2. Materials and Methods

2.1. General Geological Setting of Study Area

The study area has many pegmatite bodies with different sizes related to the Late Paleozoic Tan Phuong granite Complex [38]. The surrounding rocks of pegmatite bodies are the metamorphic Thach Khoan formation of Proterozoic age (Figure 1). The composition of this formation consists mainly of mica quartz schist, mica schist, staurolite-bearing quartz, disten, sillimanite, and garnet.
The pegmatite bodies have the strike of 60° N–80° W, dipping to the southwest with a slope of 50°–80°. They vary from several hundred up to thousands of meters in length and from tens to hundreds of meters wide. All pegmatite bodies have a similar weathering profile with an upper brown yellow zone (15–20 m), a middle pink zone (5–10 m) and a lower white, light orange zone (5–15 m).

2.2. Samples

A typical outcrop about 40 m high that has the GPS position of 21°11′31″ N and 105°15′07″ E, was prepared for sampling. For comparison purposes, two samples were collected separately. The first sample, called UPS sample, was taken in upper zone, and the second one, LOS sample, was from the lower zone of the weathered pegmatite profile. The samples were taken from the top down, perpendicular to the weathering layers. Separated samples were mixed homogeneously before using for further steps.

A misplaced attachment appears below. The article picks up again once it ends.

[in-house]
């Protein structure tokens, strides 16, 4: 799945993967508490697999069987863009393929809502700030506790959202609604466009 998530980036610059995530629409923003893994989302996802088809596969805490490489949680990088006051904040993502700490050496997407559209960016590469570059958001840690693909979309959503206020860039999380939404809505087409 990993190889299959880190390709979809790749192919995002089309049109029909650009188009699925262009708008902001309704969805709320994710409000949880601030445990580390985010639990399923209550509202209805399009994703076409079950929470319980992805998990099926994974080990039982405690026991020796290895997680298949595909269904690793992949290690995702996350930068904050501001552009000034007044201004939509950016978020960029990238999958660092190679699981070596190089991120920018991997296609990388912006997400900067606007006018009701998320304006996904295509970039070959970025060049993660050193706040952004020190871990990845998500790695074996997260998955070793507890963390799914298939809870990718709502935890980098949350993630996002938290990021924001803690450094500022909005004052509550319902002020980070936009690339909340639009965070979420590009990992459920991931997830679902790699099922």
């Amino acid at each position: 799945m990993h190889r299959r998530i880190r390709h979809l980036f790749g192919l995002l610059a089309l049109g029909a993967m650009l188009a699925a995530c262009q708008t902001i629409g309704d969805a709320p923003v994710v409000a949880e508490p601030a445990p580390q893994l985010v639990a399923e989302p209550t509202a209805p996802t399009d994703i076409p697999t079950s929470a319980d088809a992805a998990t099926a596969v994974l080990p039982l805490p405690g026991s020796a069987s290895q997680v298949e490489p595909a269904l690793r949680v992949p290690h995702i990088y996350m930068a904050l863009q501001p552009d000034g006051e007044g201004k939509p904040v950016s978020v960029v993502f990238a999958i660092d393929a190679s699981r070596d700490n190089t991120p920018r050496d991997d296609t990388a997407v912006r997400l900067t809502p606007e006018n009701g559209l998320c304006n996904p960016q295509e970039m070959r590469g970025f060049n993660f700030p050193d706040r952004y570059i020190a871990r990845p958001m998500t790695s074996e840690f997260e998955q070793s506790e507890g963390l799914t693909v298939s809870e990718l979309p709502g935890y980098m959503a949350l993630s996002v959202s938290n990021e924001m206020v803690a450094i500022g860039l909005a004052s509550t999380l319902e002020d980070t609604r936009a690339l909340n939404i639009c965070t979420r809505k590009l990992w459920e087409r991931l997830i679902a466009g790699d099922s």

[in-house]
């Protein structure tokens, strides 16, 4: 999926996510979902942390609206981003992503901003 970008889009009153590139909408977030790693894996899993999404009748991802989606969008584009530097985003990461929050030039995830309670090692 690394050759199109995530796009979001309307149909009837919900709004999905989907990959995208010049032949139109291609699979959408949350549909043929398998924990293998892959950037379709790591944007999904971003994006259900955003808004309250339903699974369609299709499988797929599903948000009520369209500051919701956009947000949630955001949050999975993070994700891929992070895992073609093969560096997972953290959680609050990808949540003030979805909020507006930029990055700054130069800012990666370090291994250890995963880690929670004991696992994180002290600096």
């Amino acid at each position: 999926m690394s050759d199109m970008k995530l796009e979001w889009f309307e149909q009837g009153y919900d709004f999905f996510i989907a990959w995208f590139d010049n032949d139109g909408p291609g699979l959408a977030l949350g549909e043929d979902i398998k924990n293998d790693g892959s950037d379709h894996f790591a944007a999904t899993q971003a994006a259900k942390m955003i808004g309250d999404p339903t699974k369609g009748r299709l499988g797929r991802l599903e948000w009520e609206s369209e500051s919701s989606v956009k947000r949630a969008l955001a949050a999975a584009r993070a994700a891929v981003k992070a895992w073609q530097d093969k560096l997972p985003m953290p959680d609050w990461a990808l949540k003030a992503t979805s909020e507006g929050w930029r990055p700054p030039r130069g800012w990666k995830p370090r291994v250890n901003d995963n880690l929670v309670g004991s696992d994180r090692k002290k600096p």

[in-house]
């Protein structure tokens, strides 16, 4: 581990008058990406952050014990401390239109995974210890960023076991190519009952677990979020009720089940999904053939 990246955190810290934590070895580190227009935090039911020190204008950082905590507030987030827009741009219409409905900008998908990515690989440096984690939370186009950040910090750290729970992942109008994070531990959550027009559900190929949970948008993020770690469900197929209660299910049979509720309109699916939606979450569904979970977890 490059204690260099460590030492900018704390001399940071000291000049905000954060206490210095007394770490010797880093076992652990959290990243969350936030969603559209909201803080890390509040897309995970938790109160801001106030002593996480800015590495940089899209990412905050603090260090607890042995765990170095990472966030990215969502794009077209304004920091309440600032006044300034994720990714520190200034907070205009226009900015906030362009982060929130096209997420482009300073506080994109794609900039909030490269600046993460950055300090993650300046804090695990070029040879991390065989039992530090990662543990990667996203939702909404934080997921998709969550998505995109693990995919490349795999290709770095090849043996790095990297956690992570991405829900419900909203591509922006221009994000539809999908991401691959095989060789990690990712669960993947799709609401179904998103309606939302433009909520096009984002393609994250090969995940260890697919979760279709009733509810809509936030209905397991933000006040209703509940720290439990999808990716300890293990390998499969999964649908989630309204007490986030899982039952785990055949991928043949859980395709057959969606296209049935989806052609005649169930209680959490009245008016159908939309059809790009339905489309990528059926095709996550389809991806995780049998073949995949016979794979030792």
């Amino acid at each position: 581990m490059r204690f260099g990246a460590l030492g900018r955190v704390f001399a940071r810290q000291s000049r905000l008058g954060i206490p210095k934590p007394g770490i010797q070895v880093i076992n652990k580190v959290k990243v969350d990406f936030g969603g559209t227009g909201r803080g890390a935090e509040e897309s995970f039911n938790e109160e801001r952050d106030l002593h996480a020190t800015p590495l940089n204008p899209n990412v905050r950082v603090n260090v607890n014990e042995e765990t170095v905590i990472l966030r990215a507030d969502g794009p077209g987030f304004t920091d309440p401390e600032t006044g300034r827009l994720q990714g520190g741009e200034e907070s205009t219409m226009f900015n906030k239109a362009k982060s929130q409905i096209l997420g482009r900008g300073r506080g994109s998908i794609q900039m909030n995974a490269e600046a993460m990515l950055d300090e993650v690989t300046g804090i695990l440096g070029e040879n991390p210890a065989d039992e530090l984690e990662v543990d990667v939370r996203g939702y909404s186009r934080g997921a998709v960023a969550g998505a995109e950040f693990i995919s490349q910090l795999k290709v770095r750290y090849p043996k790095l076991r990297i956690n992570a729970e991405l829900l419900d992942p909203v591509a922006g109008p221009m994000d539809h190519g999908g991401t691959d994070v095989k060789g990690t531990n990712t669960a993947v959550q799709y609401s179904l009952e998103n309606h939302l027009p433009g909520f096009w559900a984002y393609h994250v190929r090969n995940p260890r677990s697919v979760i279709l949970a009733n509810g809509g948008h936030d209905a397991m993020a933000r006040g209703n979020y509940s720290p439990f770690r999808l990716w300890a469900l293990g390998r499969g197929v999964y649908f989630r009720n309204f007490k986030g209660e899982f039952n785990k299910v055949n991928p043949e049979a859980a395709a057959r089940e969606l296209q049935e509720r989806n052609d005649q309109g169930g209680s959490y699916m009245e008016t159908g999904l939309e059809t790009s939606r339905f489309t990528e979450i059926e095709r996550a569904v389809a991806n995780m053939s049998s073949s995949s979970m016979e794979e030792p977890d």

The bulk samples were first dissolved in deionized water by repeated ultrasonic vibration. A portion of the <2 µm clay sample fraction was obtained using the decantation method. The clay fractions were then freeze dried and examined by different analyses.

2.3. Characterization

X-ray diffraction (XRD) patterns of the samples were collected by using a D8-Advance Bruker diffraction (Bruker Corporation, Billerica, MA, USA) with radiation of CuKα (λ = 1.5406 nm) generated at 40 kV and 40 mA. The data were archived in the Bragg angle (2θ) range of 3°–70° with scanning speed of 2° min−1. Minerals were defined by using the software of Evaluation 10.0 with database (PDF-2 2004) provided by the International Centre for Diffraction Data. Formamide (FA) treatment was used to estimate the content of halloysite and kaolinite in the samples [22].